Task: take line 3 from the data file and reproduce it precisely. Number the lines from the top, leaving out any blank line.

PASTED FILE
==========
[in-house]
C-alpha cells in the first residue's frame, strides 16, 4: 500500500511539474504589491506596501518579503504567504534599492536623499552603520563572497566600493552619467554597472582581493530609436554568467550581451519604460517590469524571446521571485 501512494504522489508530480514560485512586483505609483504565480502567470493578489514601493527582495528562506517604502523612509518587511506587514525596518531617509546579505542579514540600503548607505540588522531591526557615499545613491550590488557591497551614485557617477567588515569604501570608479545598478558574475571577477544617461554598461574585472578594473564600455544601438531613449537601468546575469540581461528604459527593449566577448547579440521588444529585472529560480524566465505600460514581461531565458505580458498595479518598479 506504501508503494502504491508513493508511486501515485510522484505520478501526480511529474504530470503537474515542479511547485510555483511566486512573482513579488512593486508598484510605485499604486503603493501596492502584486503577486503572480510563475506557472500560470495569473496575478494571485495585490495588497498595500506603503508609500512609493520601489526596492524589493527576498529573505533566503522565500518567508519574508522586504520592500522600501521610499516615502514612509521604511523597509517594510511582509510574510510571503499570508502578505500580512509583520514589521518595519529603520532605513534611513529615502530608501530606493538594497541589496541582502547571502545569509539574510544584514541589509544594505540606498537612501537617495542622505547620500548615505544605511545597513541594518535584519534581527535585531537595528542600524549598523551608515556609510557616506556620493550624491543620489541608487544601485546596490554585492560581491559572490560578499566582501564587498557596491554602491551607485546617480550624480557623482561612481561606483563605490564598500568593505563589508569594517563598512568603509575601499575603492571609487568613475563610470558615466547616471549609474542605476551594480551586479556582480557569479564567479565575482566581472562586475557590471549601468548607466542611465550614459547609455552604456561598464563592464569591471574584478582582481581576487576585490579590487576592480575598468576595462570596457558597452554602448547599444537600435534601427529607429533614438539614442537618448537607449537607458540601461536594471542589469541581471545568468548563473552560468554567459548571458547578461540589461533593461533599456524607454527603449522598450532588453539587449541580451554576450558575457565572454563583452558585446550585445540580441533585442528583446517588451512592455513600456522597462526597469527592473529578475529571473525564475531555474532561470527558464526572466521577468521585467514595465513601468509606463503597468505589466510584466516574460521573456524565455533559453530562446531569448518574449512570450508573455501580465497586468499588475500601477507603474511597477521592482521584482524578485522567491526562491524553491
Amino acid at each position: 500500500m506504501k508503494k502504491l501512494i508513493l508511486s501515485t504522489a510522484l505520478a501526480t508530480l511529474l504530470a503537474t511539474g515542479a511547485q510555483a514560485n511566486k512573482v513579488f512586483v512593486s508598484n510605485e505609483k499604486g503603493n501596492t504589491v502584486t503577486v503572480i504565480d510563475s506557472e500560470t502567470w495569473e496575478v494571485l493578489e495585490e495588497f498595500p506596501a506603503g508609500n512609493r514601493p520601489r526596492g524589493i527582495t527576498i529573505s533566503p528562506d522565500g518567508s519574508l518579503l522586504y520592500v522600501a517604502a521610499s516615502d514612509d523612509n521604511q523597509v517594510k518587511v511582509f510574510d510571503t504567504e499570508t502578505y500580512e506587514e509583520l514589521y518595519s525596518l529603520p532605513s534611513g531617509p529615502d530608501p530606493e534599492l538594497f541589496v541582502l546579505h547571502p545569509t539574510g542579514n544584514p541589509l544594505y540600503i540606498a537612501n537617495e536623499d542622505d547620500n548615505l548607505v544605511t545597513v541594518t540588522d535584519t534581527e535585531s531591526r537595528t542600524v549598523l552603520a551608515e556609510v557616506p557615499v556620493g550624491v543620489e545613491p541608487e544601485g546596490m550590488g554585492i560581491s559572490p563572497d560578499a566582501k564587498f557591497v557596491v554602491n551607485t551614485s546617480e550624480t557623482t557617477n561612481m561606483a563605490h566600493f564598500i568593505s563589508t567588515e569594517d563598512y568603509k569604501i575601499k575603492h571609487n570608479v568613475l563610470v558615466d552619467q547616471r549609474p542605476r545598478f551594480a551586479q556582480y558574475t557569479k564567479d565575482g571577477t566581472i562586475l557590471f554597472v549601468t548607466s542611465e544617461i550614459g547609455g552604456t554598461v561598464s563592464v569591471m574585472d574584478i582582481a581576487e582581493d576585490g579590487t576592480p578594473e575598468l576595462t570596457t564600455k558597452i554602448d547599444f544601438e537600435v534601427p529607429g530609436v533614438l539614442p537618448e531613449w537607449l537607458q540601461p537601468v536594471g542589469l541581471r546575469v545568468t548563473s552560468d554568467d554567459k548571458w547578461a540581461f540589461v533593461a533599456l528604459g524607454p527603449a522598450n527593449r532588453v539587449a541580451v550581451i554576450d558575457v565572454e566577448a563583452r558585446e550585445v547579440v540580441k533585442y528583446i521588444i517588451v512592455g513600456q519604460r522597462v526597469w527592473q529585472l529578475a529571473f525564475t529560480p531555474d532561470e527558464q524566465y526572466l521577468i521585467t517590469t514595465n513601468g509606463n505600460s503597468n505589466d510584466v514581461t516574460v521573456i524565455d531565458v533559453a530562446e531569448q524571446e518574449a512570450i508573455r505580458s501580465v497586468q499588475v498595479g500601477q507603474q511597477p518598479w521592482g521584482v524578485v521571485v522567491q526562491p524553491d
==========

Amino acid at each position: 500500500m506504501k508503494k502504491l501512494i508513493l508511486s501515485t504522489a510522484l505520478a501526480t508530480l511529474l504530470a503537474t511539474g515542479a511547485q510555483a514560485n511566486k512573482v513579488f512586483v512593486s508598484n510605485e505609483k499604486g503603493n501596492t504589491v502584486t503577486v503572480i504565480d510563475s506557472e500560470t502567470w495569473e496575478v494571485l493578489e495585490e495588497f498595500p506596501a506603503g508609500n512609493r514601493p520601489r526596492g524589493i527582495t527576498i529573505s533566503p528562506d522565500g518567508s519574508l518579503l522586504y520592500v522600501a517604502a521610499s516615502d514612509d523612509n521604511q523597509v517594510k518587511v511582509f510574510d510571503t504567504e499570508t502578505y500580512e506587514e509583520l514589521y518595519s525596518l529603520p532605513s534611513g531617509p529615502d530608501p530606493e534599492l538594497f541589496v541582502l546579505h547571502p545569509t539574510g542579514n544584514p541589509l544594505y540600503i540606498a537612501n537617495e536623499d542622505d547620500n548615505l548607505v544605511t545597513v541594518t540588522d535584519t534581527e535585531s531591526r537595528t542600524v549598523l552603520a551608515e556609510v557616506p557615499v556620493g550624491v543620489e545613491p541608487e544601485g546596490m550590488g554585492i560581491s559572490p563572497d560578499a566582501k564587498f557591497v557596491v554602491n551607485t551614485s546617480e550624480t557623482t557617477n561612481m561606483a563605490h566600493f564598500i568593505s563589508t567588515e569594517d563598512y568603509k569604501i575601499k575603492h571609487n570608479v568613475l563610470v558615466d552619467q547616471r549609474p542605476r545598478f551594480a551586479q556582480y558574475t557569479k564567479d565575482g571577477t566581472i562586475l557590471f554597472v549601468t548607466s542611465e544617461i550614459g547609455g552604456t554598461v561598464s563592464v569591471m574585472d574584478i582582481a581576487e582581493d576585490g579590487t576592480p578594473e575598468l576595462t570596457t564600455k558597452i554602448d547599444f544601438e537600435v534601427p529607429g530609436v533614438l539614442p537618448e531613449w537607449l537607458q540601461p537601468v536594471g542589469l541581471r546575469v545568468t548563473s552560468d554568467d554567459k548571458w547578461a540581461f540589461v533593461a533599456l528604459g524607454p527603449a522598450n527593449r532588453v539587449a541580451v550581451i554576450d558575457v565572454e566577448a563583452r558585446e550585445v547579440v540580441k533585442y528583446i521588444i517588451v512592455g513600456q519604460r522597462v526597469w527592473q529585472l529578475a529571473f525564475t529560480p531555474d532561470e527558464q524566465y526572466l521577468i521585467t517590469t514595465n513601468g509606463n505600460s503597468n505589466d510584466v514581461t516574460v521573456i524565455d531565458v533559453a530562446e531569448q524571446e518574449a512570450i508573455r505580458s501580465v497586468q499588475v498595479g500601477q507603474q511597477p518598479w521592482g521584482v524578485v521571485v522567491q526562491p524553491d